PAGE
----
But my summer holidays were always spent in Blackpool, where we had relatives, which meant an early-season visit to Bloomfield Road to see the Seasiders towards the end of their time in the old First Division.
After a move to work for the Gazette in 1980, I got used to the increasingly decrepit Bloomfield Road, with its quirky old wooden stands, now completely swept away for the smart new stadium.
The stands at old football grounds often had curious names or nicknames.
I used to watch Blackpool from what was officially the East Paddock but was known to all-comers as the Scratching Shed (an ironic reference to insect infestation?).
Seagull droppings spattered the crumbling terraces, and the toilets – as at most old-fashioned grounds – were medieval. On the corrugated iron roof was a peeling advertising slogan for The Green, the Gazette’s Saturday late results edition, and for ‘Oh Be Joyful’ ale.
The South Stand, with its twin mock-Tudor gables, contained the changing rooms and club offices, and advertised the Tower to incoming holidaymakers.
The tiny South-West stand, wedged cosily between the South and West stands, was a delightful oddity which sadly I never got to sit in.
Blackpool had its own imposing Spion Kop with a 16,000 capacity, which in later years was stripped of its massive echoing roof and reduced to a sad, weed-strewn, fenced-off embarrassment, but the views from the top had been incredible. It was later used exclusively for away supporters.
The West Stand stood right alongside the miles of railway sidings in which hundreds of holiday-train carriages were stabled, and from the west side of the Kop you could even combine football-watching with trainspotting until Central Station was closed in 1964.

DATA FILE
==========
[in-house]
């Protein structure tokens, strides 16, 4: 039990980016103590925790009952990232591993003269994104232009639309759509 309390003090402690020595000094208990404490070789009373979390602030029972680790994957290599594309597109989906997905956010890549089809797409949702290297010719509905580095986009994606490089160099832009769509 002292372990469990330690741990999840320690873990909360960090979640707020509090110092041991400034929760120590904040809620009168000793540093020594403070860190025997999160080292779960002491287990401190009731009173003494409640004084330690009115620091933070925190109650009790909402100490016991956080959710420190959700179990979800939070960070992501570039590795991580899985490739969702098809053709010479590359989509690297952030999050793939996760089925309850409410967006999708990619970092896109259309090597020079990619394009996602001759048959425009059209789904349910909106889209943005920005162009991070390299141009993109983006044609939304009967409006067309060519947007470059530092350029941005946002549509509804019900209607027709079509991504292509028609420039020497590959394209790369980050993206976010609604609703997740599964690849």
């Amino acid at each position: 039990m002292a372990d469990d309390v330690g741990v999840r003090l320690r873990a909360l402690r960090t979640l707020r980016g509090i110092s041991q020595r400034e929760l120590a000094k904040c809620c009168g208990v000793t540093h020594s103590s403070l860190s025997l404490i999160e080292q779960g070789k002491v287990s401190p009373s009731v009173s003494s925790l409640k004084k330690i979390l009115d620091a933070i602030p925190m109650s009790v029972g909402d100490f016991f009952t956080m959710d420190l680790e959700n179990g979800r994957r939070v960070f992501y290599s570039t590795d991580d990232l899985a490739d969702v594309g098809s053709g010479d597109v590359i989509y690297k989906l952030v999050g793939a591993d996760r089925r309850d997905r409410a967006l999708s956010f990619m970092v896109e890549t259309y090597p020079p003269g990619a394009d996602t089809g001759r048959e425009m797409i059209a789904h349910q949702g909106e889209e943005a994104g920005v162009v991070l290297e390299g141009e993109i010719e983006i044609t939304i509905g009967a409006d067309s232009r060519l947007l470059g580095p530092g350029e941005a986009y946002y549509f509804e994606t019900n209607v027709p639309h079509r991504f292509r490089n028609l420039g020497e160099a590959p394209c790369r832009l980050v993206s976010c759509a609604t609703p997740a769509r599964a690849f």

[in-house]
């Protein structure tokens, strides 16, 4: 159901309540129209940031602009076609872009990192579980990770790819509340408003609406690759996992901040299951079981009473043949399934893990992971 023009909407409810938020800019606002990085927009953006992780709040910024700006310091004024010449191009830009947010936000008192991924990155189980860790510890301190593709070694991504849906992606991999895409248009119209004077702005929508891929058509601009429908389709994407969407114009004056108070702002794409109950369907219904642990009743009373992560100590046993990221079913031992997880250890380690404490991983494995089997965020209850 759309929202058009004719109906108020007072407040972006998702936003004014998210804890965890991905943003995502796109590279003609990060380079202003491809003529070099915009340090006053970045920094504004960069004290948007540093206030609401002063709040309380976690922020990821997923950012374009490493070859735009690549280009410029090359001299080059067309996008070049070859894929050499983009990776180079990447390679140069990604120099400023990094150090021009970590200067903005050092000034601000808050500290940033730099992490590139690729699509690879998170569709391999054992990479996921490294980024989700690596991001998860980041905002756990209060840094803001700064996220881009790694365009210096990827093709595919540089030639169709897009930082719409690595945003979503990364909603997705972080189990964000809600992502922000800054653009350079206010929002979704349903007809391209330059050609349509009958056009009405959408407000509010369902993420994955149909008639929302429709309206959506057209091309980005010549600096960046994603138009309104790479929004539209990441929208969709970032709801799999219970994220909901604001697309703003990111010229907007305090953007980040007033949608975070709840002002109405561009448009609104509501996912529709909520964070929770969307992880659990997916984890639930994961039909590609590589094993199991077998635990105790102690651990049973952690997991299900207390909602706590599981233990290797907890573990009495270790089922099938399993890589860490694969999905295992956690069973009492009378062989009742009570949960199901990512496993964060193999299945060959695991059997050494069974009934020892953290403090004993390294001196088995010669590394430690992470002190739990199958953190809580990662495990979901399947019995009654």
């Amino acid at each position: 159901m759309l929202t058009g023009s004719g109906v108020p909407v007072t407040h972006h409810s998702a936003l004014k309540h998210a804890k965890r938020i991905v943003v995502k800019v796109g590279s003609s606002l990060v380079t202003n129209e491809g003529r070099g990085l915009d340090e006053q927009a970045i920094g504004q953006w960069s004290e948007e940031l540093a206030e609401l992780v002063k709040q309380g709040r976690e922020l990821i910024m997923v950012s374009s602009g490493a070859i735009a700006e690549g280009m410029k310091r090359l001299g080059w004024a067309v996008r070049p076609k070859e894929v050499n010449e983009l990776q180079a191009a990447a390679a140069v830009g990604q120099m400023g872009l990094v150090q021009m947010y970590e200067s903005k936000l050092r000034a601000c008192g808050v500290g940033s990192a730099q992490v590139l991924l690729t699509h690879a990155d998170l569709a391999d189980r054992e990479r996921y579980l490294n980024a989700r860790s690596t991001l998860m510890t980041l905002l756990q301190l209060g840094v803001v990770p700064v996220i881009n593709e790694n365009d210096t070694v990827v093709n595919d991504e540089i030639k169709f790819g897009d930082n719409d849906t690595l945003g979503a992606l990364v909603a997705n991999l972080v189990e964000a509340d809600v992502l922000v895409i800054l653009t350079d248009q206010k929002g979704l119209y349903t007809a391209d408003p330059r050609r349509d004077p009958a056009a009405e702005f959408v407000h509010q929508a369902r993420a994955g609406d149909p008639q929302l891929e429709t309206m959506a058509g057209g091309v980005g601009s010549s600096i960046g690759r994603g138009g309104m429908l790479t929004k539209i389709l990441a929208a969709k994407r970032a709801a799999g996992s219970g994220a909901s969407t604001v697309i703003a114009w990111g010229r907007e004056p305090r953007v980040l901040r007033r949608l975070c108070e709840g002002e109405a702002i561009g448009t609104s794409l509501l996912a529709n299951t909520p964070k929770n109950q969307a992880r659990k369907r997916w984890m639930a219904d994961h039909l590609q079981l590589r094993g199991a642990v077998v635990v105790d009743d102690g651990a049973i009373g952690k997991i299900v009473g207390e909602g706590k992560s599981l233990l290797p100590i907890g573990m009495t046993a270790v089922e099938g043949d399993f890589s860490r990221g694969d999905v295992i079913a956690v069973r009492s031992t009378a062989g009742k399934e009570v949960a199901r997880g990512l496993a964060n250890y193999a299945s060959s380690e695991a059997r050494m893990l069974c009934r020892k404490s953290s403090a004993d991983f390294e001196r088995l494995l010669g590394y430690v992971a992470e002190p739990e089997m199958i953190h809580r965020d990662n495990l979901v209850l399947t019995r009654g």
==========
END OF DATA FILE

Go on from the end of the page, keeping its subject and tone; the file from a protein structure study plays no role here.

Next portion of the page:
In the heyday of terraced grounds, some matches attracted extraordinary crowds.
And the official crowd figures may have been significant under-estimates, as football stadiums weren’t as impenetrable as they are now and turnstiles weren’t as efficient as modern digital systems.
The introduction of all-seater stadiums increased safety but of course reduced capacity.
In 1934, 84,569 turned up at Maine Road when Manchester City played Stoke City in the FA Cup sixth round.
There were also 80,000-plus attendances at Stamford Bridge when Chelsea took on Arsenal in the League in 1935 and for Manchester United’s ‘home’ League game against Arsenal in 1948; the latter was actually held at Maine Road while Old Trafford was being rebuilt after wartime bomb damage.
Inevitably, but tragically, these massive attendances brought with them the capacity for catastrophe. In March 1946 when Stanley Matthews’s Stoke City visited Burden Park for a sixth-round FA Cup tie against Bolton Wanderers, the official attendance figure was shown as 65,419 but in fact probably more than 85,000 fans had been shoehorned into a ground that was still not fully open.
Part of it was being used to store stockpiled food that was still being rationed after the war.
When the crowd surged forward on the overcrowded embankment, two metal crush-barriers were broken; 33 supporters were killed and another 400 injured. Incredibly, the referee insisted that the game continue.
It was a source of great sorrow to the players of both teams that the lessons of Burnden were never really learned and that fans continued to be crammed into grounds of largely Victorian design.
It would be 43 more years before Hillsborough changed all that…
n Football’s Golden Decades: Four of Wembley’s Finest
Finals is published by YouCaxton
Publications at £9.99 (ISBN 978-1913425982). Website: www.youcaxton.co.uk/footballs-golden-decadesbarry-mcloughlin/ or email: [email protected].
Next week: The view from the terraces.